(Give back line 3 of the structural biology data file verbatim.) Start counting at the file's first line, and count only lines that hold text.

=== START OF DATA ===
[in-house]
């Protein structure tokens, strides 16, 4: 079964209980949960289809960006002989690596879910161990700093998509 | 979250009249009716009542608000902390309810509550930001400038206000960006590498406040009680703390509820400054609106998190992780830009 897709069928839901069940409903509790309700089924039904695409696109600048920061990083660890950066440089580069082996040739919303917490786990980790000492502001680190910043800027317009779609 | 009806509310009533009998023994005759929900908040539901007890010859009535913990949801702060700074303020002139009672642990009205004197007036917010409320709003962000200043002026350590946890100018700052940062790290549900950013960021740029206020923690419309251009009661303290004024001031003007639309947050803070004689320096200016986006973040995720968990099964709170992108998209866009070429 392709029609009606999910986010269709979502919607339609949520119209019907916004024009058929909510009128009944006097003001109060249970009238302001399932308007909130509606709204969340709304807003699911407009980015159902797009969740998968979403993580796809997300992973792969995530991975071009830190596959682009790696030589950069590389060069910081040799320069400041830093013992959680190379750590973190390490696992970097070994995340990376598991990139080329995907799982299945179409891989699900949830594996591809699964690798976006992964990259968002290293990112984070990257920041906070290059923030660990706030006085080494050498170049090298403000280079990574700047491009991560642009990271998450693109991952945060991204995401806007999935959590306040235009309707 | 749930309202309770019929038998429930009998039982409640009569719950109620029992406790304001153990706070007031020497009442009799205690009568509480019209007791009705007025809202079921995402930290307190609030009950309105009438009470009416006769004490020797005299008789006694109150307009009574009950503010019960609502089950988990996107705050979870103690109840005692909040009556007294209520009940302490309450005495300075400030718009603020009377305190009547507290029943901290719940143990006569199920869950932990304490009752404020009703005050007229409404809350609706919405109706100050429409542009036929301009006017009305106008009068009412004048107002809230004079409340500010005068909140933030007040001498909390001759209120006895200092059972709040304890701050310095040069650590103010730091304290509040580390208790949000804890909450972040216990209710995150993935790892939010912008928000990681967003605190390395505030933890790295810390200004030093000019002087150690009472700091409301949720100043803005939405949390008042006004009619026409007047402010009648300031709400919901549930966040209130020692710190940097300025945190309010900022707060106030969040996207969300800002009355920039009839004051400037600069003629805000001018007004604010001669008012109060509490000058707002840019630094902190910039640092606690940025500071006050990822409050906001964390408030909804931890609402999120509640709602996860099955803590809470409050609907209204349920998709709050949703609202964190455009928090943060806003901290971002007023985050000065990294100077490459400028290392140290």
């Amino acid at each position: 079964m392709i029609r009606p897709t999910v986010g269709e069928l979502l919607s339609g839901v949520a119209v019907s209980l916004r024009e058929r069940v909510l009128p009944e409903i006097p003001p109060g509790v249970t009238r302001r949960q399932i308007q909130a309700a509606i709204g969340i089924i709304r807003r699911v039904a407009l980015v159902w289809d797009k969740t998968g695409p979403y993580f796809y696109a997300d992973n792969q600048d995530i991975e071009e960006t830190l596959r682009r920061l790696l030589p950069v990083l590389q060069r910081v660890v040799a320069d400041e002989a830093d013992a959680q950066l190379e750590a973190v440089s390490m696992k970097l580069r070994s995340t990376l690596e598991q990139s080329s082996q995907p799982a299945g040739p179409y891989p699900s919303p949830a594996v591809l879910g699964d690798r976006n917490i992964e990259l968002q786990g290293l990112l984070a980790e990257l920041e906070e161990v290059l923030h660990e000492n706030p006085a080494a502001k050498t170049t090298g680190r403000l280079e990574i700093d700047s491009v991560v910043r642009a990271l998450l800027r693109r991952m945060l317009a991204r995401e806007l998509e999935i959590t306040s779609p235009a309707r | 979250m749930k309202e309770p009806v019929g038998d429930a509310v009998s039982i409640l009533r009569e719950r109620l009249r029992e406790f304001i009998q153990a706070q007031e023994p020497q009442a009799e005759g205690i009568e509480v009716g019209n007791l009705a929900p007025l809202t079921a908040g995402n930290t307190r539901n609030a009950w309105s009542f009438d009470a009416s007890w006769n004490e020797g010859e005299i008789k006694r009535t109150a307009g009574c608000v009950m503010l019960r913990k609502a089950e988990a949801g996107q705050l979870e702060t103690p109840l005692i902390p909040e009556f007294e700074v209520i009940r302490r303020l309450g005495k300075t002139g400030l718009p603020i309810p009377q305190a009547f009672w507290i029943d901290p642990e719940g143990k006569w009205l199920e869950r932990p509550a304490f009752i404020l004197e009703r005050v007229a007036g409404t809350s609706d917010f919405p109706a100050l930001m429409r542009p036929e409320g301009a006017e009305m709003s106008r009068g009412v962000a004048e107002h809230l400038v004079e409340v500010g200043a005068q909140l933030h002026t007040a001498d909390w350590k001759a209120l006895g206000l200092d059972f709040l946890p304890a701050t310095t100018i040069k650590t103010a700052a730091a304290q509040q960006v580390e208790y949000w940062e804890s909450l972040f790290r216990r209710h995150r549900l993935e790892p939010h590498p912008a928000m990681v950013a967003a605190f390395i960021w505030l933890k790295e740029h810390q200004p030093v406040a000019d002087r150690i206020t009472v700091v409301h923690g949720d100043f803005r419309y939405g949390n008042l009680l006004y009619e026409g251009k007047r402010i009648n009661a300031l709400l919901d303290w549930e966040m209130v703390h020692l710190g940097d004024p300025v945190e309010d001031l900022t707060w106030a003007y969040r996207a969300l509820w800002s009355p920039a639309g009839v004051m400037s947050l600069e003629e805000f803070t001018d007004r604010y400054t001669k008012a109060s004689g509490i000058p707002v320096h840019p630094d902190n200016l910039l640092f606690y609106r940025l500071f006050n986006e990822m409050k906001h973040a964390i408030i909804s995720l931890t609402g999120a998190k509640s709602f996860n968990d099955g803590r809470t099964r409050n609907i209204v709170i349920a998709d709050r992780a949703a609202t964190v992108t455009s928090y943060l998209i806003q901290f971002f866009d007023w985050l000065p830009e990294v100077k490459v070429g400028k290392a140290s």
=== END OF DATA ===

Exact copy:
């Amino acid at each position: 079964m392709i029609r009606p897709t999910v986010g269709e069928l979502l919607s339609g839901v949520a119209v019907s209980l916004r024009e058929r069940v909510l009128p009944e409903i006097p003001p109060g509790v249970t009238r302001r949960q399932i308007q909130a309700a509606i709204g969340i089924i709304r807003r699911v039904a407009l980015v159902w289809d797009k969740t998968g695409p979403y993580f796809y696109a997300d992973n792969q600048d995530i991975e071009e960006t830190l596959r682009r920061l790696l030589p950069v990083l590389q060069r910081v660890v040799a320069d400041e002989a830093d013992a959680q950066l190379e750590a973190v440089s390490m696992k970097l580069r070994s995340t990376l690596e598991q990139s080329s082996q995907p799982a299945g040739p179409y891989p699900s919303p949830a594996v591809l879910g699964d690798r976006n917490i992964e990259l968002q786990g290293l990112l984070a980790e990257l920041e906070e161990v290059l923030h660990e000492n706030p006085a080494a502001k050498t170049t090298g680190r403000l280079e990574i700093d700047s491009v991560v910043r642009a990271l998450l800027r693109r991952m945060l317009a991204r995401e806007l998509e999935i959590t306040s779609p235009a309707r | 979250m749930k309202e309770p009806v019929g038998d429930a509310v009998s039982i409640l009533r009569e719950r109620l009249r029992e406790f304001i009998q153990a706070q007031e023994p020497q009442a009799e005759g205690i009568e509480v009716g019209n007791l009705a929900p007025l809202t079921a908040g995402n930290t307190r539901n609030a009950w309105s009542f009438d009470a009416s007890w006769n004490e020797g010859e005299i008789k006694r009535t109150a307009g009574c608000v009950m503010l019960r913990k609502a089950e988990a949801g996107q705050l979870e702060t103690p109840l005692i902390p909040e009556f007294e700074v209520i009940r302490r303020l309450g005495k300075t002139g400030l718009p603020i309810p009377q305190a009547f009672w507290i029943d901290p642990e719940g143990k006569w009205l199920e869950r932990p509550a304490f009752i404020l004197e009703r005050v007229a007036g409404t809350s609706d917010f919405p109706a100050l930001m429409r542009p036929e409320g301009a006017e009305m709003s106008r009068g009412v962000a004048e107002h809230l400038v004079e409340v500010g200043a005068q909140l933030h002026t007040a001498d909390w350590k001759a209120l006895g206000l200092d059972f709040l946890p304890a701050t310095t100018i040069k650590t103010a700052a730091a304290q509040q960006v580390e208790y949000w940062e804890s909450l972040f790290r216990r209710h995150r549900l993935e790892p939010h590498p912008a928000m990681v950013a967003a605190f390395i960021w505030l933890k790295e740029h810390q200004p030093v406040a000019d002087r150690i206020t009472v700091v409301h923690g949720d100043f803005r419309y939405g949390n008042l009680l006004y009619e026409g251009k007047r402010i009648n009661a300031l709400l919901d303290w549930e966040m209130v703390h020692l710190g940097d004024p300025v945190e309010d001031l900022t707060w106030a003007y969040r996207a969300l509820w800002s009355p920039a639309g009839v004051m400037s947050l600069e003629e805000f803070t001018d007004r604010y400054t001669k008012a109060s004689g509490i000058p707002v320096h840019p630094d902190n200016l910039l640092f606690y609106r940025l500071f006050n986006e990822m409050k906001h973040a964390i408030i909804s995720l931890t609402g999120a998190k509640s709602f996860n968990d099955g803590r809470t099964r409050n609907i209204v709170i349920a998709d709050r992780a949703a609202t964190v992108t455009s928090y943060l998209i806003q901290f971002f866009d007023w985050l000065p830009e990294v100077k490459v070429g400028k290392a140290s």